By 1843 the new "Hackney Cut" - a canal linking - had been completed. It allowed the clay barges to get in close to the mining areas in and around Kingsteignton and soon, 16 cellars had been built in the vicinity to store the clay prior to removal upriver to Teignmouth.
Exportation of china clay to the potteries in the Midlands now became a major enterprise for the Port of Teignmouth but the Teignmouth Harbour Commissioners realised that the shifting sand in the harbour entrance would pose a greater danger to larger vessels. Quantities of granite were also exported and in-coming ships brought coal, culm and timber - all were heavy cargoes making vessels low in the water. At the point where the river Teign met the open sea, there were dangerous currents and shifting sands causing many problems even for experienced pilots.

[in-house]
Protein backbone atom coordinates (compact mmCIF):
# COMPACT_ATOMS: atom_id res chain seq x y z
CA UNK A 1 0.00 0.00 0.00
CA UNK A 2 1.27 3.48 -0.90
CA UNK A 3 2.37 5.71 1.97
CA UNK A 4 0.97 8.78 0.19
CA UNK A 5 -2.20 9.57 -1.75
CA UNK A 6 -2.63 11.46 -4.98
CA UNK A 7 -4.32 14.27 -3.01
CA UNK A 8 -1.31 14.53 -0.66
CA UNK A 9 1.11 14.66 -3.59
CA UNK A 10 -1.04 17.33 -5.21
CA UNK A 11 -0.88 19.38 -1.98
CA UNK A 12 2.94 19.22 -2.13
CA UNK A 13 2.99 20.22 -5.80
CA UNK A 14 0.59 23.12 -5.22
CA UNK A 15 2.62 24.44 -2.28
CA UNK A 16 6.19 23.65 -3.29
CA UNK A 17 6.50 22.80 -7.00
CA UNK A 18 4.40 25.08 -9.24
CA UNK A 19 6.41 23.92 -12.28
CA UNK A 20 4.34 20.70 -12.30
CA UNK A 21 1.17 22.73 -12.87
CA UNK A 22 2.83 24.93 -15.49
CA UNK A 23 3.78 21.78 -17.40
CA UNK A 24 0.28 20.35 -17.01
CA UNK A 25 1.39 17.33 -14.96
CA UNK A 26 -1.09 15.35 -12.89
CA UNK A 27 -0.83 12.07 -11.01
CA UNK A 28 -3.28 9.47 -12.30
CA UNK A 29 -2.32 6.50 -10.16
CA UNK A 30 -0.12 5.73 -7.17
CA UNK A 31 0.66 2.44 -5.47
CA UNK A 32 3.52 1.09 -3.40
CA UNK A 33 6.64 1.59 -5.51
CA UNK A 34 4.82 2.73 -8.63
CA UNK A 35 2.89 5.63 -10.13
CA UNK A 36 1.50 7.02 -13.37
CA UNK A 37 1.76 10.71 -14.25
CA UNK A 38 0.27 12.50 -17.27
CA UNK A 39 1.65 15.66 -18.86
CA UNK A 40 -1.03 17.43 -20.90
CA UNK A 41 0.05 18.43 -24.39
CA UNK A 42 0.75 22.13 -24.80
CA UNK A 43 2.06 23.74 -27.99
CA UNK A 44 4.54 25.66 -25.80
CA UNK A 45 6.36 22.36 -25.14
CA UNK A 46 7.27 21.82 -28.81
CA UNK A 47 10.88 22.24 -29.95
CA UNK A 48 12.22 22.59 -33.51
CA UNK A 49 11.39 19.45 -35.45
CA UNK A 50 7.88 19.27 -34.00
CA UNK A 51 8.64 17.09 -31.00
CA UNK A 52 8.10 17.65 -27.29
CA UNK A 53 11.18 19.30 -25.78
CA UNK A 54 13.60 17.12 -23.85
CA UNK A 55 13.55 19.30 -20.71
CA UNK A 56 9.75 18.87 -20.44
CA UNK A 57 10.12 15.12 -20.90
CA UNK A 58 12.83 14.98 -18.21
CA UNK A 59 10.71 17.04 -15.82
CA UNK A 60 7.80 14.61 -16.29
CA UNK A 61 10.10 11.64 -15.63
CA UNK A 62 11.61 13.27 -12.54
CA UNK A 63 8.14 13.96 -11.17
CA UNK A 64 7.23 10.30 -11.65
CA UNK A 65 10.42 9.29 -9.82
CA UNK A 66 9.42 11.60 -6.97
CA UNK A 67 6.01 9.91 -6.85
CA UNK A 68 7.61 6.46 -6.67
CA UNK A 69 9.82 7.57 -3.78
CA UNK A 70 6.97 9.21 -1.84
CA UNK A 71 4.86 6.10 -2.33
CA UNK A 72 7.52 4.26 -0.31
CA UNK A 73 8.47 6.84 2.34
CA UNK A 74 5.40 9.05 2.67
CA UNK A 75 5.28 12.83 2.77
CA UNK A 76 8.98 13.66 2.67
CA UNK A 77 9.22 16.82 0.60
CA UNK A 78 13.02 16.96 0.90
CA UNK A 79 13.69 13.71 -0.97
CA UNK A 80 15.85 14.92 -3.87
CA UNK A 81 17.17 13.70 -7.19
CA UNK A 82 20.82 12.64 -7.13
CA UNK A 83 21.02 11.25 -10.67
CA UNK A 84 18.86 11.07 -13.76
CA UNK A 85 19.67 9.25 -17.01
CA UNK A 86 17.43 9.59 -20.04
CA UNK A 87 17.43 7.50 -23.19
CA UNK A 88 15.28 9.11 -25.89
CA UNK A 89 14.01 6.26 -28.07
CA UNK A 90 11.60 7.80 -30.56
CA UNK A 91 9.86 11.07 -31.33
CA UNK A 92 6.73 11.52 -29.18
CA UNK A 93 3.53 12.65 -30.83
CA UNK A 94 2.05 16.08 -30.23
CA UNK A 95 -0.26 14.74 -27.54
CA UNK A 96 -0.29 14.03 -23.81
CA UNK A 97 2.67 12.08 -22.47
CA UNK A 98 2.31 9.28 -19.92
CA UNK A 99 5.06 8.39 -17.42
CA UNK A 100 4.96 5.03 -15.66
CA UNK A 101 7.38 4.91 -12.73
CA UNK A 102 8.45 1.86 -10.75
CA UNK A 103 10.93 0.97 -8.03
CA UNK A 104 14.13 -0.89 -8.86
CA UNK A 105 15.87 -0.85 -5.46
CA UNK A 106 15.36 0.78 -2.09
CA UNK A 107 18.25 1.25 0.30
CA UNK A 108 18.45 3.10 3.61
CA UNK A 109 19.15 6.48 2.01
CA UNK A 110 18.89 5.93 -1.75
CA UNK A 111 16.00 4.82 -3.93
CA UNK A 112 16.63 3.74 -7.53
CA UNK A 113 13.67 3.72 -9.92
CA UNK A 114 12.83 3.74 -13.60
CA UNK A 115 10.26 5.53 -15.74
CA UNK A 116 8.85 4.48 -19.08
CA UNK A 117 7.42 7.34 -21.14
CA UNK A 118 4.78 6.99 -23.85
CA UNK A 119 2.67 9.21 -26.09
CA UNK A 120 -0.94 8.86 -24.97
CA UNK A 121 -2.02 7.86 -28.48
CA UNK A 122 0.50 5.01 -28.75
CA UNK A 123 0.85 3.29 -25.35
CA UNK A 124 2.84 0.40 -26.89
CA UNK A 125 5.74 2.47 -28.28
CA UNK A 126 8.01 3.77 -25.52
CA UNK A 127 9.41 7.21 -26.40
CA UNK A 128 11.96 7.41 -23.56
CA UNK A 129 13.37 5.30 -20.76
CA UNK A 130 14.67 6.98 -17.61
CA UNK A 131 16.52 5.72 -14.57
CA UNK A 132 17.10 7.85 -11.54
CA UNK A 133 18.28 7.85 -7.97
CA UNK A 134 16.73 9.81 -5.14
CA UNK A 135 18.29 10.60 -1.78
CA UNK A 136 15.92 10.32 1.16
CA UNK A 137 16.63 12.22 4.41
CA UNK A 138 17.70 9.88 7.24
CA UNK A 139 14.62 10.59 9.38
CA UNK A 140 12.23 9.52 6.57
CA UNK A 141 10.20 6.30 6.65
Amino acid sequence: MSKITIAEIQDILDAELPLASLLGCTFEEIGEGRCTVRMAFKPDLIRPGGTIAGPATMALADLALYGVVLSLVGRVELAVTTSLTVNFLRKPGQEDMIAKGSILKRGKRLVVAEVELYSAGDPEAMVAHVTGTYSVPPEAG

They set about building a lighthouse at the harbour entrance on the Teignmouth side. This was completed in 1845 at a cost of £196 7s with the Earl of Devon himself paying the surveyor's fee.
Not everyone like the idea. Someone unkindly said the "the feeble glare emitted from the lantern is of no service by night, except it be to light the fishes to their sandy beds." An Admiralty investigation soon put paid to the local critics and the little lighthouse still performs its task of guiding incoming vessels to safe passage through the channel to the safety of the harbour beyond.